By Meleah Maynard, Hennepin County Master Gardener
Here’s a good piece of gardening advice. If someone says that they have a ginormous amount of a certain plant and they want to give you some, RUN AWAY.
Yes, creeping bellflower is pretty. But it will also take over your garden.
With few exceptions, if a plant has taken over that person’s garden, it will take over yours too because it is evil—or invasive—whatever you want to call it. It doesn’t care. In fact, it may employ trickery to try to get you to take it home and plant it.
That’s definitely the case with creeping bellflower (Campanula rapunculoides). Even if you don’t know the name, you’ve probably noticed this horrible-to-the-core plant because it’s tall and showy with pretty purple bell-shaped flowers. It’s also everywhere that it can possibly get a foothold, especially this year because the plant likes moist soil and we’ve had so much rain.
Native to Europe, creeping bellflower was actually introduced to North America as a lovely new ornamental (I’m not sure when) and it quickly became popular with unsuspecting gardeners. In fact, I frequently see this plant on tables at plant sales or potted up and sitting on the sidewalk outside of people’s houses with a “Free” sign on it. (To be fair, it isn’t invasive everywhere like it is here in the Midwest.) The problem is, creeping bellflower has a very strong and extensive root system so it spreads quickly and will easily take over your garden and choke out other plants.
It’s also hard to get rid of. I’m not a big fan of chemicals, and they don’t work very well on bellflower anyway, so I’m going to explain two non-chemical ways to kill this miserable plant. Basically, you can dig it out or smother it. I often do some of both. No matter which way you go, it will take years to eradicate this flower-weed creature. Or, like me, you may just get to the point where it’s at least tamed enough that you can cope with ripping out a few of them each year.
When digging, the trick is to get as many roots as possible. Don’t just rip the plant out by its long stem—tempting as that may be. Creeping bellflower has both a thick, fleshy root that’s an inch or even several inches deep in the soil, and it also has a lot of thread-like little roots that grow horizontally just below the soil. If you only get the shallow horizontal roots, the evil-doing plant will just regrow from that deeper root in a short time.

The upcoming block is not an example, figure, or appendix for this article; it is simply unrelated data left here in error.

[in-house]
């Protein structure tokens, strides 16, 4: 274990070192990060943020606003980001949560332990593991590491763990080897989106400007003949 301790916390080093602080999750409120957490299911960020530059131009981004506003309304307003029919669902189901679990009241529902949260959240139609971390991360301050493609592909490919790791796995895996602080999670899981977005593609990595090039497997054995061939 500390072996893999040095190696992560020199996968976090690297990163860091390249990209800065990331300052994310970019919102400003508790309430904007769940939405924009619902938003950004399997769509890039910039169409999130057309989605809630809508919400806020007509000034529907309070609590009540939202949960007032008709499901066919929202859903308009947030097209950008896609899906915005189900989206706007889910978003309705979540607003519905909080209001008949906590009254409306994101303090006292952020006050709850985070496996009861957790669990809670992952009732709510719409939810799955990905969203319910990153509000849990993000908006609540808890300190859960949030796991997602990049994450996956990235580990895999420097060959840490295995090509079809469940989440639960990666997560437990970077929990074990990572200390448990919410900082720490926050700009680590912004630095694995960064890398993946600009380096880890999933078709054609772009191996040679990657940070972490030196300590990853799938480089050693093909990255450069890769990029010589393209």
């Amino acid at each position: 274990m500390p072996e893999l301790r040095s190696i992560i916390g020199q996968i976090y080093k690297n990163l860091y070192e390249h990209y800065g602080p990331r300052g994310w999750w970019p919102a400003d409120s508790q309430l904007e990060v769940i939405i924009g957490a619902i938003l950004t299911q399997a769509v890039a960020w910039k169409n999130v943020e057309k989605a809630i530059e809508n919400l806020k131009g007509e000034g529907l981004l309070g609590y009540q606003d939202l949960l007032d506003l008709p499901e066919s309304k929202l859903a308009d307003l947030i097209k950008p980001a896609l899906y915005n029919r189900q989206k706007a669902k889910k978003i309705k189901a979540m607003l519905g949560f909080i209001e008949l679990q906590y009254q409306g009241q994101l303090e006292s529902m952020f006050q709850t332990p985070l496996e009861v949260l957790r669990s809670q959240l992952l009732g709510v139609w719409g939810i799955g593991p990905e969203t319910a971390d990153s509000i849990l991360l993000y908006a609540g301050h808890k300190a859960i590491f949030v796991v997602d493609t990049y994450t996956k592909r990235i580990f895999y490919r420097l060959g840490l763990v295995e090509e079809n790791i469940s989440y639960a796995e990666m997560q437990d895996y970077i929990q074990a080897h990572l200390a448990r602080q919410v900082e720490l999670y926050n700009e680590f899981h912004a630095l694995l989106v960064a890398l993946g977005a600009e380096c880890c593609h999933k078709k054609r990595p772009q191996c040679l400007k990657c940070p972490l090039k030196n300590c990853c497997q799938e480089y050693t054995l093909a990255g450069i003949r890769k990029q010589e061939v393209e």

Note: Some hosta flowers look very similar to creeping bellflower.
Well, wait. Let me take back what I just said about not ripping it out by the stem. If you just can’t bear to dig and dig, or actually have better things to do with your time, you can at least help slow down the spread of the plants by plucking them out of the ground by theirs stems because at least the little monsters won’t be able to go to seed. Oh, yes, they also spread by seed. I told you they were evil.
You can also try smothering creeping bellflower, as you would other weeds, by using the lasagna method. I’ve talked about this in the past and you can find detailed instructions here on my blog. Basically, you just cut the bellflower back and cover the area with layers of overlapping sheets of newspaper topped with soil and mulch. After a couple of months, you’ll have killed at least some of the horrid things by depriving them of light. Of course, you’ll also kill other things in the area, as well. So this won’t work if the bellflower is interspersed throughout your gardens rather than heavily concentrated in certain spots.
Basically, creeping bellflower is hell bent on world domination.
To deal with small patches of bellflower in the garden, try using a modified version of the lasagna method by covering only the bellflower with strips of newspaper, soil and mulch. This way, the other plants won’t be affected by the smothering, and if the newspaper is covered with mulch or compost or whatever you want to use, no one will even know you’re murdering something out there in the flowerbed. I use this strategy in my perennial gardens all the time and it works very well to help keep weeds at bay.
Got more weeds you want to kill? Of course you do. For help dealing with many common lawn and garden weeds, check out the University of Minnesota Extension website.